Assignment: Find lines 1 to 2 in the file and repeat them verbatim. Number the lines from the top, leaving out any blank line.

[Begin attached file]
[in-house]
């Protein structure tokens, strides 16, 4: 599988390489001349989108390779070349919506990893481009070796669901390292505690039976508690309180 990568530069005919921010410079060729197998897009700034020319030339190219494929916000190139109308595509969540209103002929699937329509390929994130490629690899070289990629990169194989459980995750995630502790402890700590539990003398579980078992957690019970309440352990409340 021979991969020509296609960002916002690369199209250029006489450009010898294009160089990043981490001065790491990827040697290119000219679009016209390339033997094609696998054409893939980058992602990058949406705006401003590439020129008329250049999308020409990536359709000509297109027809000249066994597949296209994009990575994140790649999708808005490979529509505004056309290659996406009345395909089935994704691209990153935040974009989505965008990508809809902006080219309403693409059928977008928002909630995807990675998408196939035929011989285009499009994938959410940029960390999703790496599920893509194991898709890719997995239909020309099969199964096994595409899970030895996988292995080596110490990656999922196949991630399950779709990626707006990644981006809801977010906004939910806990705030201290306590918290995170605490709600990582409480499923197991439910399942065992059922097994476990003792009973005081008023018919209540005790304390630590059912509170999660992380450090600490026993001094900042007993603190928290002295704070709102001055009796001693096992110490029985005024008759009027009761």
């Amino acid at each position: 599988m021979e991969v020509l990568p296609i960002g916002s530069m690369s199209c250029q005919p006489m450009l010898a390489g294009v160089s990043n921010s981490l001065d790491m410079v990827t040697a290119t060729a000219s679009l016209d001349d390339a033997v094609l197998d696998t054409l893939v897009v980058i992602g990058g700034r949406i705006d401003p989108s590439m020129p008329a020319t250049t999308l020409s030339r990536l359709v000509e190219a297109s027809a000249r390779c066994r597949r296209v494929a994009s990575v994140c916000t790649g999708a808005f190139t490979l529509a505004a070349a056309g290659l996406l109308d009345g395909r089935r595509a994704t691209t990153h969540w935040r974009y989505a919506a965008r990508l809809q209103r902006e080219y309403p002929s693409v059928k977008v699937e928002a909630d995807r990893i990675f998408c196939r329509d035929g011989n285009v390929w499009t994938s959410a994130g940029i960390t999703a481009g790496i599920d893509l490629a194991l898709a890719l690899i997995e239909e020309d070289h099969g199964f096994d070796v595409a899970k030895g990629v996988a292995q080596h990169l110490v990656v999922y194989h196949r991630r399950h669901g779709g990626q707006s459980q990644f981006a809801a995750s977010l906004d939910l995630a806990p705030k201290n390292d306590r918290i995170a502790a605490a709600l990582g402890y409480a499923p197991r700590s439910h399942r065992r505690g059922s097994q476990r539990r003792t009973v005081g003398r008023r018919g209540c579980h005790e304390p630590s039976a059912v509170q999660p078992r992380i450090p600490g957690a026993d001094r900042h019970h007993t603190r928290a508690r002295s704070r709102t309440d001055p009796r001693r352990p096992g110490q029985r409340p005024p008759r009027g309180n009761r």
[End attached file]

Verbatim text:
[in-house]
């Protein structure tokens, strides 16, 4: 599988390489001349989108390779070349919506990893481009070796669901390292505690039976508690309180 990568530069005919921010410079060729197998897009700034020319030339190219494929916000190139109308595509969540209103002929699937329509390929994130490629690899070289990629990169194989459980995750995630502790402890700590539990003398579980078992957690019970309440352990409340 021979991969020509296609960002916002690369199209250029006489450009010898294009160089990043981490001065790491990827040697290119000219679009016209390339033997094609696998054409893939980058992602990058949406705006401003590439020129008329250049999308020409990536359709000509297109027809000249066994597949296209994009990575994140790649999708808005490979529509505004056309290659996406009345395909089935994704691209990153935040974009989505965008990508809809902006080219309403693409059928977008928002909630995807990675998408196939035929011989285009499009994938959410940029960390999703790496599920893509194991898709890719997995239909020309099969199964096994595409899970030895996988292995080596110490990656999922196949991630399950779709990626707006990644981006809801977010906004939910806990705030201290306590918290995170605490709600990582409480499923197991439910399942065992059922097994476990003792009973005081008023018919209540005790304390630590059912509170999660992380450090600490026993001094900042007993603190928290002295704070709102001055009796001693096992110490029985005024008759009027009761």